Gov. Gretchen Whitmer signed the Lawful Sports Betting Act into law Friday, making Michigan the ninth state to approve legalized sports betting this year and 20th state to permit legal sports betting.
Michigan sports betting headlines a large package of gaming bills signed by Whitmer to modernize the state’s gambling industry. The package includes Internet casino gambling, online poker and daily fantasy sports.
“My top priority in signing this legislation was protecting and investing in the School Aid Fund, because our students deserve leaders who put their education first,” Whitmer said in a statement. “Thanks in part to the hard work and leadership of Sen. Hertel and Rep. [Elizabeth] Warren, these bills will put more dollars in Michigan classrooms and increase funding for firefighters battling cancer. This is a real bipartisan win for our state.”
Sen. Curtis Hertel Jr., who played a pivotal role in amending the bills to gain the governor’s support, set March Madness as the goal for retail sports betting to launch in Michigan.
Hertel proved to be right when he told Legal Sports Report that he expected the bills to be signed before Christmas at a time when there was doubt if anything would get done in Michigan this year.
The Michigan Department of the Treasury estimates that the package of gambling expansions will bring $19 million in new revenue to Michigan, bolstering the School Aid Fund by $4.8 million.
What the Michigan sports betting bill looks like
It turns out that retail sports betting already was legal in Michigan. The Michigan Gaming Control Board has been telling commercial casinos for the past year that they were welcome to seek authorization for sports betting as an approved Class III game.
The casinos had yet to act because typical Class III games in Michigan are taxed at 22%. This legislation sets more favorable rates and permits for mobile and online sports betting.
Key details of the Michigan sports betting law signed by the governor include:
- Three commercial casinos and 23 tribal casinos are permitted to offer sports betting at their facilities and online, pending licensure.
- A tax of 8.4% on adjusted gross sports betting receipts (commercial casinos pay an additional 1.25% city tax to Detroit, which legislators say is effectively 3.25%). Money given to customers for free-play promotions may be deducted from the gross receipts before taxes are levied.
- Fees to offer sports betting include $50,000 for an initial application, $100,000 for the license and $50,000 annually.
- Sports betting operators are limited to using one internet sports betting platform.
- Use of official league data is mandated for in-play wagers unless operators can convince the Michigan Gaming Control Board that data is being offered at commercially unreasonable terms.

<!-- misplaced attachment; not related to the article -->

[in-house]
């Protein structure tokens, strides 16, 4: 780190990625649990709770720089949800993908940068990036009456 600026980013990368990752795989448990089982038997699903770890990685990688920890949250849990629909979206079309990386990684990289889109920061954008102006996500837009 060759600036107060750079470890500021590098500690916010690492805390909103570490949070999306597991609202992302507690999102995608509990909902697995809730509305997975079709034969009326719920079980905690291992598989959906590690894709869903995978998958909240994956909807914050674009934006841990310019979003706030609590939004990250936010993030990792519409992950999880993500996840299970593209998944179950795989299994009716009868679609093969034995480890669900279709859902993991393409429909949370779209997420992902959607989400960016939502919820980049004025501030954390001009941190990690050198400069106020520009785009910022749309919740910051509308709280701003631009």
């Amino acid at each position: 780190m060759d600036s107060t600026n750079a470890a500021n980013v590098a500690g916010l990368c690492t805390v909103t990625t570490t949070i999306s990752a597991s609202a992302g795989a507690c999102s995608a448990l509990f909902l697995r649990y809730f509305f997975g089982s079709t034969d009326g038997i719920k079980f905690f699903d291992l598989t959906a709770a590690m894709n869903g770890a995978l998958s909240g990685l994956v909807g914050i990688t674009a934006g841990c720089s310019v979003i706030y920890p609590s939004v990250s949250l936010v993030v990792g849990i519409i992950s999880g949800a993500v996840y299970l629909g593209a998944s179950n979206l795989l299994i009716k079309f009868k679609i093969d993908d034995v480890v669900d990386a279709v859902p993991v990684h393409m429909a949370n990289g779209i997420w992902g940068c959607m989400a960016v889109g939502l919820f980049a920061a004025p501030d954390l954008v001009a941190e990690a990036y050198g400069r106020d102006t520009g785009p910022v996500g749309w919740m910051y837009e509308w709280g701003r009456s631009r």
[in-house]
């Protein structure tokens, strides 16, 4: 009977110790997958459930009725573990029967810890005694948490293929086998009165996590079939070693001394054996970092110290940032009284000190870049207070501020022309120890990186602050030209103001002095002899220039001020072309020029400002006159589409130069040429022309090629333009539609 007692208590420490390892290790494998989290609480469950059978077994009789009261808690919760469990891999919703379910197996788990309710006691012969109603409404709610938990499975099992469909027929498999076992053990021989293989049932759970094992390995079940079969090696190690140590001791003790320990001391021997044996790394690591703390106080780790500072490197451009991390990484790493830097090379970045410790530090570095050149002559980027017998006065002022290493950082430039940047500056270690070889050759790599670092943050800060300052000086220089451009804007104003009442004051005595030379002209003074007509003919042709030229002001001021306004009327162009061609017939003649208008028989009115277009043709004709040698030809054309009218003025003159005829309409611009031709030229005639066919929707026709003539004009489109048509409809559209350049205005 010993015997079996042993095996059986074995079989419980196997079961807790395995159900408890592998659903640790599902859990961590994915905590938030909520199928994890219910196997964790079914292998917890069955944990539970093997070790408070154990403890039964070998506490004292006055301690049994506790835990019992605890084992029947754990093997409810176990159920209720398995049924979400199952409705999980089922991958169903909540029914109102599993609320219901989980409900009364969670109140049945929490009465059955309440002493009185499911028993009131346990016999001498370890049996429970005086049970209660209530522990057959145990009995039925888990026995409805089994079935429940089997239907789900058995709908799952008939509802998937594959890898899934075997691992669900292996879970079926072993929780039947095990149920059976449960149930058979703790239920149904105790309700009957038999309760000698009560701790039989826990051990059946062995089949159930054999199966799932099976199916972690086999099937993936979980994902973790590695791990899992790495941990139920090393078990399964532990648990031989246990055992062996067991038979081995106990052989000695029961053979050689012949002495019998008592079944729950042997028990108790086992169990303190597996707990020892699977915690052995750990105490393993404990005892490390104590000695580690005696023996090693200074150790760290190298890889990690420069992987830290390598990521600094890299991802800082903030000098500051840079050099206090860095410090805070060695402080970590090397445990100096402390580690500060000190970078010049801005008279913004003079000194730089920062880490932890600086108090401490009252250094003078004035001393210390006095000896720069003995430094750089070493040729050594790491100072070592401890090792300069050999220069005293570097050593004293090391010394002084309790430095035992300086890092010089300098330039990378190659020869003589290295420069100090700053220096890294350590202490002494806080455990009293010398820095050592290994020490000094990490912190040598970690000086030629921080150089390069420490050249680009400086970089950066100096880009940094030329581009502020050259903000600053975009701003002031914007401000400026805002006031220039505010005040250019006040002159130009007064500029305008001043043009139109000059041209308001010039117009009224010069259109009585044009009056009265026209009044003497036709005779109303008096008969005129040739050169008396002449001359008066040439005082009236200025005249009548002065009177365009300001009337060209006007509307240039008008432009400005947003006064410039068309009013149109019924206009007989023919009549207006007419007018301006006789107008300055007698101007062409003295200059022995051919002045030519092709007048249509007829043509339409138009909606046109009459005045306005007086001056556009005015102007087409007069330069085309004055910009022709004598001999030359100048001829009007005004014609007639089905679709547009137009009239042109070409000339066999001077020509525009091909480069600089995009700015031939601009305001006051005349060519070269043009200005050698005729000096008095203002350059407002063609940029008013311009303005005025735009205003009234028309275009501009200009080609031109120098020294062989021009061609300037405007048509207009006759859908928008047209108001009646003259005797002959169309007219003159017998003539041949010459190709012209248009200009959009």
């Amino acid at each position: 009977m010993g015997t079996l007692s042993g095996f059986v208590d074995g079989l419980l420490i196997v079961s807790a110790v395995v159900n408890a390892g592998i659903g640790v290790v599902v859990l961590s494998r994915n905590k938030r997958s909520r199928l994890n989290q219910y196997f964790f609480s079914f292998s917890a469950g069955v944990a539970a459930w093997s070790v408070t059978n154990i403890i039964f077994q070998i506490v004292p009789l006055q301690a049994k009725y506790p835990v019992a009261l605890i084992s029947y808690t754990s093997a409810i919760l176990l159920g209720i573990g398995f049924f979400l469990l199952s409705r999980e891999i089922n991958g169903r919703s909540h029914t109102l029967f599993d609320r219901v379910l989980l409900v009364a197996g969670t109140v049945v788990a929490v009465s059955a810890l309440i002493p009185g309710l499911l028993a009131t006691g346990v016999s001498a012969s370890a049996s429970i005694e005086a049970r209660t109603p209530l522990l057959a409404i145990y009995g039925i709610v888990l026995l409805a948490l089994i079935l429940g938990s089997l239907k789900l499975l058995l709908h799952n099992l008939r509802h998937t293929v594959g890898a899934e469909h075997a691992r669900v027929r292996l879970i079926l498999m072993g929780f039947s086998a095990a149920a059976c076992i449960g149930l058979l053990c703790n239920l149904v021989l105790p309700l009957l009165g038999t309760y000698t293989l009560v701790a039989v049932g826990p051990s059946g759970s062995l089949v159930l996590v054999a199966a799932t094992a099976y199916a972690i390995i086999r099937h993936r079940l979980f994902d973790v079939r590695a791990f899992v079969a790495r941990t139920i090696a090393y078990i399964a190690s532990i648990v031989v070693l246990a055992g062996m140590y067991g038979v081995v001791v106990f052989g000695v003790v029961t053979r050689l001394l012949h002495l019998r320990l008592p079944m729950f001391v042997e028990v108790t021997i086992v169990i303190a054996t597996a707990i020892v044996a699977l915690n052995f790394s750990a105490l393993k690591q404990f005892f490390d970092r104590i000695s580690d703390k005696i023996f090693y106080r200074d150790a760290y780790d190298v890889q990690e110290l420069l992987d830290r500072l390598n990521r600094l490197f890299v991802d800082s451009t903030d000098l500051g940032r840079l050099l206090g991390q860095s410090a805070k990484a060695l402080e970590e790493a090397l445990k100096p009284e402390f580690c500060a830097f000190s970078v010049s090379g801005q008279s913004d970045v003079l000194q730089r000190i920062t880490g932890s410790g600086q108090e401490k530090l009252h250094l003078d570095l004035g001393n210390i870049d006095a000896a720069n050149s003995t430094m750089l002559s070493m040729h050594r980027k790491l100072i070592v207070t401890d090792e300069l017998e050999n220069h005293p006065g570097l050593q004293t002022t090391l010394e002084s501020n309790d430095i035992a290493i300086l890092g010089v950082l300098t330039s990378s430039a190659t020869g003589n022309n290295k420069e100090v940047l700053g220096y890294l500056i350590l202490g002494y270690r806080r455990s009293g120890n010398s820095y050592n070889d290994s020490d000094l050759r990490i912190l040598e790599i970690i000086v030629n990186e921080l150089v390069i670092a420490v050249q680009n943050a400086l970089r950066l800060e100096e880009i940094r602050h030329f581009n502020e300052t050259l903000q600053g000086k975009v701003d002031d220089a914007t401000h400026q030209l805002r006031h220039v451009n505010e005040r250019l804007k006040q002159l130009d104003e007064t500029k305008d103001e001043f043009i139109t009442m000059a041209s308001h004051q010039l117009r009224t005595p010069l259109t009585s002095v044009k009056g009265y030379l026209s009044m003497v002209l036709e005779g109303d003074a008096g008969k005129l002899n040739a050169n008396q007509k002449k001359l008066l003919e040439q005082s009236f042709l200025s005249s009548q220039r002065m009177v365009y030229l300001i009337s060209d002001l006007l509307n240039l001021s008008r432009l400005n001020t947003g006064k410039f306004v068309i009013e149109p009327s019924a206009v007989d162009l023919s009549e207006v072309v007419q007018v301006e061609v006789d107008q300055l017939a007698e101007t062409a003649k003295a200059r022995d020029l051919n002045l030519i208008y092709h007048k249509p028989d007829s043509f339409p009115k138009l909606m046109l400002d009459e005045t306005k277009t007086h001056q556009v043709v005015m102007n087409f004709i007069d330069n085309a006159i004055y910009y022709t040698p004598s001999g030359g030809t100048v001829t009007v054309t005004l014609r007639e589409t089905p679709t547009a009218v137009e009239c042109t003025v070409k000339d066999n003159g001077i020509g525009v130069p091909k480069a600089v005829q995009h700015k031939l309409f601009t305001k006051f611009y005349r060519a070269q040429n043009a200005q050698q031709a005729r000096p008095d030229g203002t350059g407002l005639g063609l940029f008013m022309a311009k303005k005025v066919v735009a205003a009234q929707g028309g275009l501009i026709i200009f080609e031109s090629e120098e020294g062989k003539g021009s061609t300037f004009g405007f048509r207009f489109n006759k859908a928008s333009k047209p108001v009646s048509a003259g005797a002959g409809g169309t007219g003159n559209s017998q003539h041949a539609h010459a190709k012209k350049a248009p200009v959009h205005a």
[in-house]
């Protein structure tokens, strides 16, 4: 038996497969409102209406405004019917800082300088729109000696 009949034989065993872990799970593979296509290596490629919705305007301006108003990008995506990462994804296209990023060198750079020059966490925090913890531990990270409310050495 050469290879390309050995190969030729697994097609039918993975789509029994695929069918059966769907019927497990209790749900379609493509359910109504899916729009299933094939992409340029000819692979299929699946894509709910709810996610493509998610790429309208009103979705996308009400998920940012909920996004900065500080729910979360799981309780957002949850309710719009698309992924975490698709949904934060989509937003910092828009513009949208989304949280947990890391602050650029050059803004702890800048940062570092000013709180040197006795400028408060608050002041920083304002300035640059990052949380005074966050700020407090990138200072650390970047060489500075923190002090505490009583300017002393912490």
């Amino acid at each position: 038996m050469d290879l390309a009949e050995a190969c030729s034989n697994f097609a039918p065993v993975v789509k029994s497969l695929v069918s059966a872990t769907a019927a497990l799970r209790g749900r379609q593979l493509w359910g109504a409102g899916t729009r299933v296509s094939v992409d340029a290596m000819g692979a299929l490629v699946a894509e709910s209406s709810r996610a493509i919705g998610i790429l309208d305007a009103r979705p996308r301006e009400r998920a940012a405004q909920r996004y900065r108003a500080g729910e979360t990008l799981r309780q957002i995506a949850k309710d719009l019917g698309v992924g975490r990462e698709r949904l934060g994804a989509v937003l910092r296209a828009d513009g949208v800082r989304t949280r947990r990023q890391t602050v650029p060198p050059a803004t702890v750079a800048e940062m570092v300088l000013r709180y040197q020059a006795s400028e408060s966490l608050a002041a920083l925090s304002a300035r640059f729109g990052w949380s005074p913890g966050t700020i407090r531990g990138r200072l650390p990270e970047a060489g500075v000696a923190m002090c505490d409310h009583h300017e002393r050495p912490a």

A long and winding road for Michigan sports betting
Lawmakers drove the sports betting bill around some unexpected detours.
Entering the year, Rep. Brandt Iden indicated that passing sports betting legislation would be a priority of his in 2019.
He had included a line permitting the Michigan Gaming Control Board to regulate internet sports betting in the iGaming bill vetoed by former Gov. Rick Snyder around this time last year.
Yet it took until September before he worked out the details with stakeholders to introduce the bill on its eighth draft.
Michigan governor comes through on sports betting
During her campaign, Whitmer asserted that she believed sports betting should be regulated in the state.
Where she really stood on the issue came into question in June when she asked for a 15% tax rate and initial fees up to $1 million, then declined to discuss the issue with Iden.
It turned out she was just waiting for a friendly face and fellow Democrat in Hertel to take over the gaming package.
“The administration has been very much engaged in her time with us, something very different from last year when we basically had the administration not tell us he was going to veto the bill,” Hertel said.
In the end, a bipartisan sports betting bill passed and got signed in a year when the Republican-controlled legislature and Democrat governor didn’t see eye-to-eye on much else.
Daily fantasy sports also gets governor’s approval
Michiganders will continue to be able to put money on teams of their own assembling after Whitmer signed a bill to regulate the daily fantasy sports industry in the state.
The DFS law sets the tax rate at the same 8.4% rate as sports betting. Low fees of $20,000 for an initial license and $5,000 annually are meant to encourage smaller companies to join the likes of industry giants DraftKings and FanDuel.